Head of Education & Content
Hopefully the death of an SMSF client is not something you are dealing with every day. But, when the inevitable does happen, are you comfortable you know what’s allowed by the super law and how to maximise the outcome for those left behind?
We are often contacted by accountants concerned because an SMSF’s auditor has raised a management letter point or lodged an auditor contravention report where one of the fund members has died.
Usually the auditor’s concerns fall into two categories.
The first is funds where the death benefit doesn’t appear to have been dealt with in a timely manner.
Death is one of the last remaining “compulsory cashing” events (an event where the trustee is required to pay a benefit either in lump sum or pension form or some combination).
In terms of a timeframe, the super law requires a deceased member’s benefits to be dealt with “as soon as practicable” after death. Neither super nor tax legislation specifically define “as soon as practicable”. However, the ATO has previously indicated that as a general principle, it expects six months is more than enough time for most SMSFs to deal with a death benefit.
In cases where this is not possible, we suggest trustees document the reasons why, when the death benefit is likely to be dealt with and why they feel they are still within the “as soon as practicable” timeframe. For example, factors which could cause acceptable delays in the payment of death benefits include:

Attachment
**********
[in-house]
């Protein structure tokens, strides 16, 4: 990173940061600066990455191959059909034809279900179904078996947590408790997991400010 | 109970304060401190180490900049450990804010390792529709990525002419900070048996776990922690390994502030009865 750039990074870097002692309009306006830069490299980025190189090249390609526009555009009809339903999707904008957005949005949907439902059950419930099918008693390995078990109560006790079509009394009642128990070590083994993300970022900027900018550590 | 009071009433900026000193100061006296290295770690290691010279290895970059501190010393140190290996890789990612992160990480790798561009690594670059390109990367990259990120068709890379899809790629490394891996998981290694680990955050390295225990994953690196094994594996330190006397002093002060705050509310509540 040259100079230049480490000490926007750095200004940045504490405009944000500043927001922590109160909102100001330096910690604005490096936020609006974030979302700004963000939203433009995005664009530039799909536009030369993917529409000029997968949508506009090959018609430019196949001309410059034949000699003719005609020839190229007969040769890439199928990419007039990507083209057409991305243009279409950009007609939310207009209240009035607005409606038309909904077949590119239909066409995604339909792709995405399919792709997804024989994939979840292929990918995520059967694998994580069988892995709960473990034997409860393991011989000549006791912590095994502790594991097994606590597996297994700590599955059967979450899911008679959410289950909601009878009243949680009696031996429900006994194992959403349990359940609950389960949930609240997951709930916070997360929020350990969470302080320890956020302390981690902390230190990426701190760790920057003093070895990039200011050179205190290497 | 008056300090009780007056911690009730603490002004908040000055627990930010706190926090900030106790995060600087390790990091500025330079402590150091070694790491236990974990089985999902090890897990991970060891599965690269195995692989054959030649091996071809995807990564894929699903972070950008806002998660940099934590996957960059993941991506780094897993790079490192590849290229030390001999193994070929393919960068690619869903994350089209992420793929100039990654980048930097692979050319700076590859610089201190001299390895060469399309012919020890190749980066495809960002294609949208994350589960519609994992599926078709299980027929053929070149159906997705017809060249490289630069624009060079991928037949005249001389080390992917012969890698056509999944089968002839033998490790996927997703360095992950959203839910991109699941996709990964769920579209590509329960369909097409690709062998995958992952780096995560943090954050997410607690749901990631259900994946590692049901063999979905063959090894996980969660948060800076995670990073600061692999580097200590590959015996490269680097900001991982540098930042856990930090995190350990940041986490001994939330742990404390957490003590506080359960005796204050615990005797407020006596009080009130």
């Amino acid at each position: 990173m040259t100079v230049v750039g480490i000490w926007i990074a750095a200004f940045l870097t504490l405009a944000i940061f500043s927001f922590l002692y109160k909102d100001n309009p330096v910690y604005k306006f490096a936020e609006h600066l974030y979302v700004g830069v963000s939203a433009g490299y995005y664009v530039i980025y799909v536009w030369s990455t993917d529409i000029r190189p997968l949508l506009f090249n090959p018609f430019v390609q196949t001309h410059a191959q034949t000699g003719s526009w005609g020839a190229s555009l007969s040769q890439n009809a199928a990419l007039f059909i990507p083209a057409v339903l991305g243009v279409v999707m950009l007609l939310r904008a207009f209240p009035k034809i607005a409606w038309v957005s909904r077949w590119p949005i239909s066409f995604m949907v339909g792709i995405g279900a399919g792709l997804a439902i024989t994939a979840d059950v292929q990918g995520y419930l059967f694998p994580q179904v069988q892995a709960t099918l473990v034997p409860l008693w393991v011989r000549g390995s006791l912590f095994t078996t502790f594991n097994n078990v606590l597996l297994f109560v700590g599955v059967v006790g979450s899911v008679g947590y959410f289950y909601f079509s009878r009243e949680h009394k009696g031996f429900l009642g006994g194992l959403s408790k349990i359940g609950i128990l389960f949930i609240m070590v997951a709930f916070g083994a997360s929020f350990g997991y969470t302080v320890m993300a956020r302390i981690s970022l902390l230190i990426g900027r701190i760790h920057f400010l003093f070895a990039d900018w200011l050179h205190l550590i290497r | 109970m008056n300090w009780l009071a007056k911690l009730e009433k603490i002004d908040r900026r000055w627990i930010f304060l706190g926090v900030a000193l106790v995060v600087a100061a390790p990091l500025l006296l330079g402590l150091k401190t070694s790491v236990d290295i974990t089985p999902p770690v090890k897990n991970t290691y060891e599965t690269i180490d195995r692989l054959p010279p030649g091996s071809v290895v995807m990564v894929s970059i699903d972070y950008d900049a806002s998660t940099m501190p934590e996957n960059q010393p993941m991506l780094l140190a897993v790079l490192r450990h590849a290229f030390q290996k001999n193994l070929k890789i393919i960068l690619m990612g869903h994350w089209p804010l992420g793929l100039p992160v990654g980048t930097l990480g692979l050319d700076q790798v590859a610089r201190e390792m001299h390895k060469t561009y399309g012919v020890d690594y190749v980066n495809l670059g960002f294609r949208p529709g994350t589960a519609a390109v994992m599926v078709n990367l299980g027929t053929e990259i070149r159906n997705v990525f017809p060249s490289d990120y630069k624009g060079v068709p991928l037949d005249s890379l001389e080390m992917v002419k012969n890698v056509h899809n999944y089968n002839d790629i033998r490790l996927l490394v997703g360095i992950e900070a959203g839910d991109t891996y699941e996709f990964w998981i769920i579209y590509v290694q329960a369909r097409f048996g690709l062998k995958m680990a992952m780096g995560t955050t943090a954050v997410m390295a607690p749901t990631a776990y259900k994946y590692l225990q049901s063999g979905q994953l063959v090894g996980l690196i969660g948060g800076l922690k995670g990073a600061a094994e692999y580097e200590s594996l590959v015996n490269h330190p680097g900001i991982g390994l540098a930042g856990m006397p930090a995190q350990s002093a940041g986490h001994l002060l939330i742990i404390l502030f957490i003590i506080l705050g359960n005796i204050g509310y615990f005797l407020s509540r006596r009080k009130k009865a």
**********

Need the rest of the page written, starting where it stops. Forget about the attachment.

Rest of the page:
- delays in locating potential beneficiaries
- allowing trustees time to determine to whom the benefit will be paid (eg assessing the validity of binding nominations) and in what form (eg pension and/or lump sum), including seeking advice as to the tax consequences of particular strategies
- dealing with legal disputes
- obtaining up to date valuations of fund assets
- calculating the deceased’s account balance(s)
With this additional information to hand, auditors may not feel further action is warranted.
The second category of auditor concern is often the number of payments. If some or all of the deceased’s super is to be paid as a lump sum, super law permits up to two lump sums only to be paid:
- an interim amount that is no more than the value of the benefit at the time of the member’s death, and
- a final payment.
This recognises that sometimes there will be a period in which the exact amount to be paid is still being finalised and it might make sense to partially pay out the death benefit in the meantime.
This “two lump sums” limit applies to each beneficiary and each interest held by the deceased. If an individual had (say) two pensions and an accumulation account, then the trustee could pay out the benefit to a single beneficiary in up to six lump sums (but no more than two from each account). If there were two beneficiaries, up to 12 lump sums could be made (but again, no more than two for each beneficiary from each account).
There is no equivalent limit on pensions – in theory an unlimited number of pensions could be commenced for any eligible beneficiary from a single super interest of the deceased (and an unlimited number of lump sum commutations subsequently made from those death benefit pensions).
Whilst we are not aware of the ATO seeking to attack trustees who inadvertently fail this rule, it is something trustees and their advisers should be mindful of before any amounts are paid from the fund.
Finally, whilst the two issues above are the most common concerns I see raised by auditors, it’s important to remember that the auditor’s role is limited. There are other issues to be considered which are outside their scope. For example, whether the surviving spouse has been able to maximise the use of their transfer balance cap, or whether the trustees (and their advisers) are aware that the payment of a lump sum is not the only option just because the deceased’s pension account wasn’t reversionary.
Dealing with the death of an SMSF member can be complicated and often specialist advice is needed.